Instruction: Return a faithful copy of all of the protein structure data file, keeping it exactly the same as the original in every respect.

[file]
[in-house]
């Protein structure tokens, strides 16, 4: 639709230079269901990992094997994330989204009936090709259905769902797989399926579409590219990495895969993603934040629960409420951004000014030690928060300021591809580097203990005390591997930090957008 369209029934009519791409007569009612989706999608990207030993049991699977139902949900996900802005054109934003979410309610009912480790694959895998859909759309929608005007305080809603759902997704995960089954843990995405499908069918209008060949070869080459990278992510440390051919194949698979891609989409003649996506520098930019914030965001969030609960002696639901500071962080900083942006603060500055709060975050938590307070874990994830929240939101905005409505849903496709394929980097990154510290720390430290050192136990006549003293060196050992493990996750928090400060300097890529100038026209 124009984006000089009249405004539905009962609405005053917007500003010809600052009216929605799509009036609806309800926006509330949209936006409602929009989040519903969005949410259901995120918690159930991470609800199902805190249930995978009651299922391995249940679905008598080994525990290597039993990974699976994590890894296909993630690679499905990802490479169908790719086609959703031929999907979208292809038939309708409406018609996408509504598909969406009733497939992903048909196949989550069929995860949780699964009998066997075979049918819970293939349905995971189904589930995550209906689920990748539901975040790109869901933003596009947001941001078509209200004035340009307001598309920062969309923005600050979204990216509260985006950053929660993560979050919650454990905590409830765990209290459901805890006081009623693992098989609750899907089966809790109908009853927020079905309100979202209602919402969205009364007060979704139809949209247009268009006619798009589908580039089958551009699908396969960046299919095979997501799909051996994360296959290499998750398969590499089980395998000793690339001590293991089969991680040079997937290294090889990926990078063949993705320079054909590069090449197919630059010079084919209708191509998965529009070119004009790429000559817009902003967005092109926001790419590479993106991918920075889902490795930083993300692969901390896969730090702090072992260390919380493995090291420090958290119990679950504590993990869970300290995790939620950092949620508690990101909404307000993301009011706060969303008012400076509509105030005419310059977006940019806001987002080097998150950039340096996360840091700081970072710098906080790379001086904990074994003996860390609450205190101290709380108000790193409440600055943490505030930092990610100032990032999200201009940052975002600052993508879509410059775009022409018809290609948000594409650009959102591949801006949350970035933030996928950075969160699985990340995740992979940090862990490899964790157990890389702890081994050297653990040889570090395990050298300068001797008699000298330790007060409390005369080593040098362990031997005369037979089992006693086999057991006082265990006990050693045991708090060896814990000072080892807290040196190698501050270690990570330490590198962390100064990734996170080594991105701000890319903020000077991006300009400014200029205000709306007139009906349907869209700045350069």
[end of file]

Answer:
[in-house]
């Protein structure tokens, strides 16, 4: 639709230079269901990992094997994330989204009936090709259905769902797989399926579409590219990495895969993603934040629960409420951004000014030690928060300021591809580097203990005390591997930090957008 369209029934009519791409007569009612989706999608990207030993049991699977139902949900996900802005054109934003979410309610009912480790694959895998859909759309929608005007305080809603759902997704995960089954843990995405499908069918209008060949070869080459990278992510440390051919194949698979891609989409003649996506520098930019914030965001969030609960002696639901500071962080900083942006603060500055709060975050938590307070874990994830929240939101905005409505849903496709394929980097990154510290720390430290050192136990006549003293060196050992493990996750928090400060300097890529100038026209 124009984006000089009249405004539905009962609405005053917007500003010809600052009216929605799509009036609806309800926006509330949209936006409602929009989040519903969005949410259901995120918690159930991470609800199902805190249930995978009651299922391995249940679905008598080994525990290597039993990974699976994590890894296909993630690679499905990802490479169908790719086609959703031929999907979208292809038939309708409406018609996408509504598909969406009733497939992903048909196949989550069929995860949780699964009998066997075979049918819970293939349905995971189904589930995550209906689920990748539901975040790109869901933003596009947001941001078509209200004035340009307001598309920062969309923005600050979204990216509260985006950053929660993560979050919650454990905590409830765990209290459901805890006081009623693992098989609750899907089966809790109908009853927020079905309100979202209602919402969205009364007060979704139809949209247009268009006619798009589908580039089958551009699908396969960046299919095979997501799909051996994360296959290499998750398969590499089980395998000793690339001590293991089969991680040079997937290294090889990926990078063949993705320079054909590069090449197919630059010079084919209708191509998965529009070119004009790429000559817009902003967005092109926001790419590479993106991918920075889902490795930083993300692969901390896969730090702090072992260390919380493995090291420090958290119990679950504590993990869970300290995790939620950092949620508690990101909404307000993301009011706060969303008012400076509509105030005419310059977006940019806001987002080097998150950039340096996360840091700081970072710098906080790379001086904990074994003996860390609450205190101290709380108000790193409440600055943490505030930092990610100032990032999200201009940052975002600052993508879509410059775009022409018809290609948000594409650009959102591949801006949350970035933030996928950075969160699985990340995740992979940090862990490899964790157990890389702890081994050297653990040889570090395990050298300068001797008699000298330790007060409390005369080593040098362990031997005369037979089992006693086999057991006082265990006990050693045991708090060896814990000072080892807290040196190698501050270690990570330490590198962390100064990734996170080594991105701000890319903020000077991006300009400014200029205000709306007139009906349907869209700045350069």